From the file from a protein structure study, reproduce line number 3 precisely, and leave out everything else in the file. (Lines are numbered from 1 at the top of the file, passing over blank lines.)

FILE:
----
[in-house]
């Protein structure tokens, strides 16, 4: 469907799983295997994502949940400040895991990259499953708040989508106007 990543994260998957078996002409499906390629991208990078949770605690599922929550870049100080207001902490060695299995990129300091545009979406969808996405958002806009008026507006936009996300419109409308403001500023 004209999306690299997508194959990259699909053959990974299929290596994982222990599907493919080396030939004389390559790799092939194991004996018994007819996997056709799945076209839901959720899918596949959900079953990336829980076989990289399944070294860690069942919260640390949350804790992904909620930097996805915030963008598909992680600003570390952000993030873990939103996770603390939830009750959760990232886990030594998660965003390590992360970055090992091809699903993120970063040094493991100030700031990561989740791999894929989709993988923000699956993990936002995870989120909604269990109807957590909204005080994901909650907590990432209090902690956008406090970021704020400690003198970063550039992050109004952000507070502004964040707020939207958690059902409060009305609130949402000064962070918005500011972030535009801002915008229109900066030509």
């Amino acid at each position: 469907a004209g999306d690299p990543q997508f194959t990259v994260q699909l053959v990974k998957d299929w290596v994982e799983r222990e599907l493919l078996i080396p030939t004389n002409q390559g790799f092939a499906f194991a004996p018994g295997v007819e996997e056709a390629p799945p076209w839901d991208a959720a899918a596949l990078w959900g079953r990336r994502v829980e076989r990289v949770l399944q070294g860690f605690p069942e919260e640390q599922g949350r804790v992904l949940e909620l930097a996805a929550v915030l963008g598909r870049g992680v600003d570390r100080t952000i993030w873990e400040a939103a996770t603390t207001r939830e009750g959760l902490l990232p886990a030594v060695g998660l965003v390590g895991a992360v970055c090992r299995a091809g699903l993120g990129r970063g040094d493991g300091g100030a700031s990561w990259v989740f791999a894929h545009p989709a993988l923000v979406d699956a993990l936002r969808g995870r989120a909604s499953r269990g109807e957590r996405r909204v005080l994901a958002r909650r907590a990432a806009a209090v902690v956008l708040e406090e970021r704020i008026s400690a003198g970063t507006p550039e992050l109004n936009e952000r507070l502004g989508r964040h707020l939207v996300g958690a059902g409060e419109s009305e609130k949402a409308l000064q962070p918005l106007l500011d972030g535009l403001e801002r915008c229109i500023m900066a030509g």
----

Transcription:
């Amino acid at each position: 469907a004209g999306d690299p990543q997508f194959t990259v994260q699909l053959v990974k998957d299929w290596v994982e799983r222990e599907l493919l078996i080396p030939t004389n002409q390559g790799f092939a499906f194991a004996p018994g295997v007819e996997e056709a390629p799945p076209w839901d991208a959720a899918a596949l990078w959900g079953r990336r994502v829980e076989r990289v949770l399944q070294g860690f605690p069942e919260e640390q599922g949350r804790v992904l949940e909620l930097a996805a929550v915030l963008g598909r870049g992680v600003d570390r100080t952000i993030w873990e400040a939103a996770t603390t207001r939830e009750g959760l902490l990232p886990a030594v060695g998660l965003v390590g895991a992360v970055c090992r299995a091809g699903l993120g990129r970063g040094d493991g300091g100030a700031s990561w990259v989740f791999a894929h545009p989709a993988l923000v979406d699956a993990l936002r969808g995870r989120a909604s499953r269990g109807e957590r996405r909204v005080l994901a958002r909650r907590a990432a806009a209090v902690v956008l708040e406090e970021r704020i008026s400690a003198g970063t507006p550039e992050l109004n936009e952000r507070l502004g989508r964040h707020l939207v996300g958690a059902g409060e419109s009305e609130k949402a409308l000064q962070p918005l106007l500011d972030g535009l403001e801002r915008c229109i500023m900066a030509g």